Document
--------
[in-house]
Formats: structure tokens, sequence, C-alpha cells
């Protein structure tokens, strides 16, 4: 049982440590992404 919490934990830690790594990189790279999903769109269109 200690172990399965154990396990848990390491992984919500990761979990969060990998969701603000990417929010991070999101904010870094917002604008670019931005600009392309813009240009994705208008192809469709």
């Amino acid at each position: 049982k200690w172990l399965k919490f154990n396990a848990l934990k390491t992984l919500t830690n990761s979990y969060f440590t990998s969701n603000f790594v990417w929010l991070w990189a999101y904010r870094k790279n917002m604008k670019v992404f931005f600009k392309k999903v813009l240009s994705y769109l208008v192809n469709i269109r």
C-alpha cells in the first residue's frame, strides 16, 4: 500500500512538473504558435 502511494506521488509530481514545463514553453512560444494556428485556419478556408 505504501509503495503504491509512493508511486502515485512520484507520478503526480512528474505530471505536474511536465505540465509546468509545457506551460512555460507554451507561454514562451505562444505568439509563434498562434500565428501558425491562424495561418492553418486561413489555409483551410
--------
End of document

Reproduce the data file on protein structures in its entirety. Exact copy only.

[in-house]
Formats: structure tokens, sequence, C-alpha cells
């Protein structure tokens, strides 16, 4: 049982440590992404 919490934990830690790594990189790279999903769109269109 200690172990399965154990396990848990390491992984919500990761979990969060990998969701603000990417929010991070999101904010870094917002604008670019931005600009392309813009240009994705208008192809469709």
């Amino acid at each position: 049982k200690w172990l399965k919490f154990n396990a848990l934990k390491t992984l919500t830690n990761s979990y969060f440590t990998s969701n603000f790594v990417w929010l991070w990189a999101y904010r870094k790279n917002m604008k670019v992404f931005f600009k392309k999903v813009l240009s994705y769109l208008v192809n469709i269109r």
C-alpha cells in the first residue's frame, strides 16, 4: 500500500512538473504558435 502511494506521488509530481514545463514553453512560444494556428485556419478556408 505504501509503495503504491509512493508511486502515485512520484507520478503526480512528474505530471505536474511536465505540465509546468509545457506551460512555460507554451507561454514562451505562444505568439509563434498562434500565428501558425491562424495561418492553418486561413489555409483551410